Storyboards are based around view controllers, not views or windows. Sticking to the concept of a main NIB file for a storyboard-based app would make no sense (and is impossible since the Info.plist keys NSMainNibFile and UIMainStoryboardFile are mutually exclusive). And abandoning the main NIB file only for storyboard-based apps but keeping it for others would lead to project templates differ from each other more than necessary.

More Work To Do in application:didFinishLaunchingWithOptions:

With the main NIB file gone, the tasks that were performed in the NIB file must now move elsewhere. We have already seen that UIApplicationMain() takes over one of them: the creation of our application delegate. Since the function now has control over both the UIApplication instance and its delegate, we can also safely assume that it will assign the delegate to the application instance.

At this stage, the application:didFinishLaunchingWithOptions: message will be sent. Since nobody has created a window or view controller yet, the method now performs these tasks in code, at least for an app that is not storyboard-based:

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- (BOOL)application:(UIApplication *)application didFinishLaunchingWithOptions:(NSDictionary *)launchOptions
{
    self.window = [[UIWindow alloc] initWithFrame:[[UIScreen mainScreen] bounds]];
    // Override point for customization after application launch.
    self.viewController = [[ViewController alloc] initWithNibName:@"ViewController" bundle:nil];
    self.window.rootViewController = self.viewController;
    [self.window makeKeyAndVisible];
    return YES;
}

If your app uses storyboarding (by specifying a UIMainStoryboardFile in Info.plist), the app will automatically load the main storyboard file at launch, just like the main NIB file. It will also create a window and place the storyboard’s initial view controller inside it, and bring the window on screen. Therefore, there is nothing left to do for us in application:didFinishLaunchingWithOptions::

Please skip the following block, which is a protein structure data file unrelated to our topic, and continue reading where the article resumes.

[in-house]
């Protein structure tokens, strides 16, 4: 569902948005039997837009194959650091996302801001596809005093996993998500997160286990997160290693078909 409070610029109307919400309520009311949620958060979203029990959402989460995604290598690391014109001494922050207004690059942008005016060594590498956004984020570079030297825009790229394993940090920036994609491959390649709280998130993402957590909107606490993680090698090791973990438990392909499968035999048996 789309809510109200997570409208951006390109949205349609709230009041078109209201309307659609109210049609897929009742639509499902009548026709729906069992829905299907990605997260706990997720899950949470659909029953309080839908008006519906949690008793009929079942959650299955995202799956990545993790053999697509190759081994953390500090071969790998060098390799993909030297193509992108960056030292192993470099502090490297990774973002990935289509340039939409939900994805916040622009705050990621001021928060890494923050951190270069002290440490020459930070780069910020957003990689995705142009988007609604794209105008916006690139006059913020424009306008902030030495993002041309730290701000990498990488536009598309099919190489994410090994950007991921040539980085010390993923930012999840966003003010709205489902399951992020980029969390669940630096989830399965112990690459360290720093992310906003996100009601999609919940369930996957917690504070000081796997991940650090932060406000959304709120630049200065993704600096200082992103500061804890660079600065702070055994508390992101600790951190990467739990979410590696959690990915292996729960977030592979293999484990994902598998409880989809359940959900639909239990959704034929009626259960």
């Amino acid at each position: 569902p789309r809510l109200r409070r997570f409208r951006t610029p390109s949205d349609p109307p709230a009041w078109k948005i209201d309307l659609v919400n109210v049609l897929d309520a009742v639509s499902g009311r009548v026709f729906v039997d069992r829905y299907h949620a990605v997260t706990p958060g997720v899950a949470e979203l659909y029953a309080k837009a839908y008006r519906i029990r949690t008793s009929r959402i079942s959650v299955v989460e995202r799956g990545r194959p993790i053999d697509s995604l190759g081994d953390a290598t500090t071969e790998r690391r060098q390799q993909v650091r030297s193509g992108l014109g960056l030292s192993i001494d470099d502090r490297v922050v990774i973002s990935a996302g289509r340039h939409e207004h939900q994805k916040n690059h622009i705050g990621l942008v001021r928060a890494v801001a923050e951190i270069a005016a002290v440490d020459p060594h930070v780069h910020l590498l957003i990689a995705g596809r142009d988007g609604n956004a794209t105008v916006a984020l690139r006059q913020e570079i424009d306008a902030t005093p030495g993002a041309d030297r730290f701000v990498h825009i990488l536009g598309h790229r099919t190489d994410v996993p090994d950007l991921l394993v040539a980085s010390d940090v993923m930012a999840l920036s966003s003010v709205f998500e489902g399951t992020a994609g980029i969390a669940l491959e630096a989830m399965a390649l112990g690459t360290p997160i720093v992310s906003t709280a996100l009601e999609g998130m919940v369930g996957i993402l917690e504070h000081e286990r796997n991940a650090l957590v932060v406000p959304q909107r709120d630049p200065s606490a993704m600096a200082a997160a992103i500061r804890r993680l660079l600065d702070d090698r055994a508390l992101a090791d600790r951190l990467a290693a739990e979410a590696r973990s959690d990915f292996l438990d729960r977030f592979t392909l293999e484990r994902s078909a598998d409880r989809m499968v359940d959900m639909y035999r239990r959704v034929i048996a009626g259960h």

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- (BOOL)application:(UIApplication *)application didFinishLaunchingWithOptions:(NSDictionary *)launchOptions
{
    // Override point for customization after application launch.
    return YES;
}

A Litte More Code But Clearer

Initializing our (non-storyboard) app now takes a few more lines of code than before, but I think this change made the application launch sequence a lot clearer than before. I know many iOS developers who have had problems understanding the launch process because the role the main NIB file played was not clear to them.

Im a generally a big proponent of using NIB files/storyboards but in some cases they can confuse more than they help.

  1. The syntax NSStringFromClass([AppDelegate class]) might seem a little strange. Why did Apple not just use a plain string @”AppDelegate” here? The result would be the same. They probably did it the more complicated way to simplify refactoring: if you want to rename the AppDelegate class, the built-in refactoring tool would detect its use in main() and rename it there as well. That would obviously not work if it were just a string.